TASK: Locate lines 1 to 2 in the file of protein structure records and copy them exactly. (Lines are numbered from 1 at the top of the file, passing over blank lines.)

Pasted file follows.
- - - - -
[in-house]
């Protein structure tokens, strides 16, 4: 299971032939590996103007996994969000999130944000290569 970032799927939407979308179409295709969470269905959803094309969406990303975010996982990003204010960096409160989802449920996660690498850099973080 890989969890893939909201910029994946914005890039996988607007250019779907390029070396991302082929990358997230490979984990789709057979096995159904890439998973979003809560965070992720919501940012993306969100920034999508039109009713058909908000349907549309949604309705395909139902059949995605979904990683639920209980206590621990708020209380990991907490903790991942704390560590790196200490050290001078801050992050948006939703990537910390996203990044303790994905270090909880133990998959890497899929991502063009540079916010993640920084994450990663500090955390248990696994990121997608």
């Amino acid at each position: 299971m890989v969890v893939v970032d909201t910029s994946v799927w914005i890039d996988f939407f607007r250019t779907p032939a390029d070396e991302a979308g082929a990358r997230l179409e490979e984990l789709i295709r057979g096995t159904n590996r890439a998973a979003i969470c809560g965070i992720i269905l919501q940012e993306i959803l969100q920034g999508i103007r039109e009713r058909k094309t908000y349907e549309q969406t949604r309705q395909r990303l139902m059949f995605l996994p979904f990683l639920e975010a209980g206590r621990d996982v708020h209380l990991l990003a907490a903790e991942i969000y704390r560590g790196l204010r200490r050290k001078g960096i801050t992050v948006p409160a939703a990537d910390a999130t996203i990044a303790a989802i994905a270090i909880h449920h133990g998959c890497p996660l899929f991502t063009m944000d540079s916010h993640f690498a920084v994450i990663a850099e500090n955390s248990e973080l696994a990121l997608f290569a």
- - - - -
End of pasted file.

[in-house]
């Protein structure tokens, strides 16, 4: 299971032939590996103007996994969000999130944000290569 970032799927939407979308179409295709969470269905959803094309969406990303975010996982990003204010960096409160989802449920996660690498850099973080 890989969890893939909201910029994946914005890039996988607007250019779907390029070396991302082929990358997230490979984990789709057979096995159904890439998973979003809560965070992720919501940012993306969100920034999508039109009713058909908000349907549309949604309705395909139902059949995605979904990683639920209980206590621990708020209380990991907490903790991942704390560590790196200490050290001078801050992050948006939703990537910390996203990044303790994905270090909880133990998959890497899929991502063009540079916010993640920084994450990663500090955390248990696994990121997608």